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A Book Of Dreams
by [?]

She lies in a watered valley;
Her garden melts away
Through foot-path and curving alley
Into the wild wood grey.
And the green of the vale goes creeping
To the feet of the rugged hills,
Where the moveless rocks are keeping
The homes of the wandering rills.

And the hues of the flowers grow deeper,
Till they dye her very brain;
And their scents, like the soul of a sleeper,
Wander and waver and rain.
For dreams have a wealth of glory
That daylight cannot give:
Ah God! make the hope a story–
Bid the dreams arise and live.

She lay and gazed at the flowers,
Till her soul’s own garden smiled
With blossom-o’ershaded bowers,
Great colours and splendours wild.
And her heart filled up with gladness,
Till it could only ache;
And it turned aside to sadness,
As if for pity’s sake.

And a fog came o’er the meadows,
And the rich hues fainting lay;
Came from the woods the shadows,
Came from the rocks the grey.
And the sunset thither had vanished,
Where the sunsets always go;
And the sounds of the stream were banished,
As if slain by frost and snow.

And the flowers paled fast and faster,
And they crumbled fold on fold,
Till they looked like the stained plaster
Of a cornice in ruin old.
And they blackened and shrunk together,
As if scorched by the breath of flame,
With a sad perplexity whether
They were or were not the same.

And she saw herself still lying,
And smiling on, the while;
And the smile, instead of dying,
Was fixed in an idiot smile.
And the lady arose in sorrow
Out of her sleep’s dark stream;
But her dream made dark the morrow,
And she told me the haunting dream.

Alas! dear lady, I know it,
The dream that all is a dream;
The joy with the doubt below it
That the bright things only seem.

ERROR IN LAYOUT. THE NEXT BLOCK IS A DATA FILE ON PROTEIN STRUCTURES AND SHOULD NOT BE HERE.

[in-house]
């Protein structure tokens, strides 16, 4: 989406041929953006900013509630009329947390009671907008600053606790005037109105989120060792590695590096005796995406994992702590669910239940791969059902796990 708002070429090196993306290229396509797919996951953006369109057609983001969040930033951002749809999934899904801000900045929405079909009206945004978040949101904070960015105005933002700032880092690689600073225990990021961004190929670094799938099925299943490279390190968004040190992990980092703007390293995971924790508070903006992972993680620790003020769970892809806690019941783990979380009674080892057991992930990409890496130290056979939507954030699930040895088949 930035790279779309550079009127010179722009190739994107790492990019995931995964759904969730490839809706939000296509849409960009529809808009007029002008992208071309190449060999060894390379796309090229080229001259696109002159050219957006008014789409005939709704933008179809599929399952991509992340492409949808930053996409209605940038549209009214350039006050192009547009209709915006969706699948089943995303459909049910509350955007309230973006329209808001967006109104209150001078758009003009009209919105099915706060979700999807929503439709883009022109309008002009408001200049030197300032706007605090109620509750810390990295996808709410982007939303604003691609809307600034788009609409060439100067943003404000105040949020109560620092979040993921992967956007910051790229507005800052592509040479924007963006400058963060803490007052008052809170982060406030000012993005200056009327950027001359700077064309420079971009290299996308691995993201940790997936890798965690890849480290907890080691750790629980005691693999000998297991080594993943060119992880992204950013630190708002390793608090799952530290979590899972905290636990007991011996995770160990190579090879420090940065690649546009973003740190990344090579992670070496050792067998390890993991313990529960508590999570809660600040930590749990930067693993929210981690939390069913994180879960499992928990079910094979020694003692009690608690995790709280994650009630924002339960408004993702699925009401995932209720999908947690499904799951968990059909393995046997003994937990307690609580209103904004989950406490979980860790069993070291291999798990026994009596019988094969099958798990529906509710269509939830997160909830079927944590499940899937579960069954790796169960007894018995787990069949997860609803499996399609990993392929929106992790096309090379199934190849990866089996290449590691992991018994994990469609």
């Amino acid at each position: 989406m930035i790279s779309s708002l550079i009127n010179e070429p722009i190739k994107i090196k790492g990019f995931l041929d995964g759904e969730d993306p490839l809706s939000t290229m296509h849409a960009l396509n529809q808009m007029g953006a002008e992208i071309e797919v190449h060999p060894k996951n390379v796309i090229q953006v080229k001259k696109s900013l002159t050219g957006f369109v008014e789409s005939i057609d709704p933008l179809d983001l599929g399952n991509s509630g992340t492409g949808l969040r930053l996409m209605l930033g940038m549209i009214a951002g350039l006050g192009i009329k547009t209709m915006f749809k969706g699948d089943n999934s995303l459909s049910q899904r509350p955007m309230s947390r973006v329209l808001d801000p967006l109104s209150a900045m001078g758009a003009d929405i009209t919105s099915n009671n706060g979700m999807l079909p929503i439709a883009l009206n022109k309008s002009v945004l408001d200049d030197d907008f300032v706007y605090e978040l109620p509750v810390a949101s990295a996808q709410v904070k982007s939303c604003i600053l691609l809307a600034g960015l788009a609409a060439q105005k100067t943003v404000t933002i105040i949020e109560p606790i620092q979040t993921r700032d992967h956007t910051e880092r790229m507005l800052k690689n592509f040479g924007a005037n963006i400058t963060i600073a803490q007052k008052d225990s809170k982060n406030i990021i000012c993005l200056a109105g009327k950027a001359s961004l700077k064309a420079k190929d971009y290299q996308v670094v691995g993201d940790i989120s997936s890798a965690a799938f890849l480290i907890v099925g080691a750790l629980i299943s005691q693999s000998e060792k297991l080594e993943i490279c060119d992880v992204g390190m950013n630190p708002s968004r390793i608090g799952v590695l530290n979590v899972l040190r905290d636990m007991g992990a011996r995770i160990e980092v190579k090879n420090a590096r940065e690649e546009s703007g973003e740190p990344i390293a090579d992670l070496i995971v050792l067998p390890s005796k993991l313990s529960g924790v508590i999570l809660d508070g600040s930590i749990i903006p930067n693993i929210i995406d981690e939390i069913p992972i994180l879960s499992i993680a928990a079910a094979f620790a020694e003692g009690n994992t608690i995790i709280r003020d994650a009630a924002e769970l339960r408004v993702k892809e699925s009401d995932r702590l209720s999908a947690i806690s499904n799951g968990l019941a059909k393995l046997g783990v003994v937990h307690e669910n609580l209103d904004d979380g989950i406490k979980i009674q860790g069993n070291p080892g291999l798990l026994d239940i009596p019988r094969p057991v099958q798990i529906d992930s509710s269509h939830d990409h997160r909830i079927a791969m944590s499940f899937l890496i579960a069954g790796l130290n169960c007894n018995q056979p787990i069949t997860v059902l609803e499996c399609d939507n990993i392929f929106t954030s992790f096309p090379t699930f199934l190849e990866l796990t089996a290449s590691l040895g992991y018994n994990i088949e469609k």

One moment of sad commotion,
And one of doubt’s withering rule–
And the great wave-pulsing ocean
Is only a gathered pool.

And the flowers are spots of painting,
Of lifeless staring hue;
Though your heart is sick to fainting,
They say not a word to you.
And the birds know nought of gladness,
They are only song-machines;
And a man is a skilful madness,
And the women pictured queens.

And fiercely we dig the fountain,
To know the water true;
And we climb the crest of the mountain,
To part it from the blue.
But we look too far before us
For that which is more than nigh;
Though the sky is lofty o’er us,
We are always in the sky.

And the fog, o’er the roses that creepeth,
Steams from the unknown sea,
In the dark of the soul that sleepeth,
And sigheth constantly,
Because o’er the face of its waters
The breathing hath not gone;
And instead of glad sons and daughters,
Wild things are moaning on.

When the heart knows well the Father,
The eyes will be always day;
But now they grow dim the rather
That the light is more than they.
Believe, amidst thy sorrows,
That the blight that swathes the earth
Is only a shade that borrows
Life from thy spirit’s dearth.

God’s heart is the fount of beauty;
Thy heart is its visible well;
If it vanish, do thou thy duty,
That necromantic spell;
And thy heart to the Father crying
Will fill with waters deep;
Thine eyes may say, Beauty is dying;
But thy spirit, She goes to sleep.